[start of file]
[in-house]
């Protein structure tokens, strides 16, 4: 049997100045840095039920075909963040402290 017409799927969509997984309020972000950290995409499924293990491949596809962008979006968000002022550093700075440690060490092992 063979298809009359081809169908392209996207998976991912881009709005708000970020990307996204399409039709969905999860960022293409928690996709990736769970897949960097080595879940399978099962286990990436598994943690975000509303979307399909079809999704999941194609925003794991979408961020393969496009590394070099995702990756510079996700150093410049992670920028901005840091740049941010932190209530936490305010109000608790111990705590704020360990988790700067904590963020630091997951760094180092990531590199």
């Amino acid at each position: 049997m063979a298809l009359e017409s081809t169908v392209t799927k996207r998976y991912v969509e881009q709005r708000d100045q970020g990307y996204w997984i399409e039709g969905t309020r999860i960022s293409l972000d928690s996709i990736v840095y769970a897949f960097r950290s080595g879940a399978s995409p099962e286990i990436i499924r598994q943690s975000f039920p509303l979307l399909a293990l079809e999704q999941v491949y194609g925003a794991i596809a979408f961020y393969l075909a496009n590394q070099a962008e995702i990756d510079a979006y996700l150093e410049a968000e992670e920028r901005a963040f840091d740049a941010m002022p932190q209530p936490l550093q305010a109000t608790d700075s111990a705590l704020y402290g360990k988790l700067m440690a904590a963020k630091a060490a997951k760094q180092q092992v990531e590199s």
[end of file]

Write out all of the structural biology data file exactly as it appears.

[in-house]
């Protein structure tokens, strides 16, 4: 049997100045840095039920075909963040402290 017409799927969509997984309020972000950290995409499924293990491949596809962008979006968000002022550093700075440690060490092992 063979298809009359081809169908392209996207998976991912881009709005708000970020990307996204399409039709969905999860960022293409928690996709990736769970897949960097080595879940399978099962286990990436598994943690975000509303979307399909079809999704999941194609925003794991979408961020393969496009590394070099995702990756510079996700150093410049992670920028901005840091740049941010932190209530936490305010109000608790111990705590704020360990988790700067904590963020630091997951760094180092990531590199």
């Amino acid at each position: 049997m063979a298809l009359e017409s081809t169908v392209t799927k996207r998976y991912v969509e881009q709005r708000d100045q970020g990307y996204w997984i399409e039709g969905t309020r999860i960022s293409l972000d928690s996709i990736v840095y769970a897949f960097r950290s080595g879940a399978s995409p099962e286990i990436i499924r598994q943690s975000f039920p509303l979307l399909a293990l079809e999704q999941v491949y194609g925003a794991i596809a979408f961020y393969l075909a496009n590394q070099a962008e995702i990756d510079a979006y996700l150093e410049a968000e992670e920028r901005a963040f840091d740049a941010m002022p932190q209530p936490l550093q305010a109000t608790d700075s111990a705590l704020y402290g360990k988790l700067m440690a904590a963020k630091a060490a997951k760094q180092q092992v990531e590199s």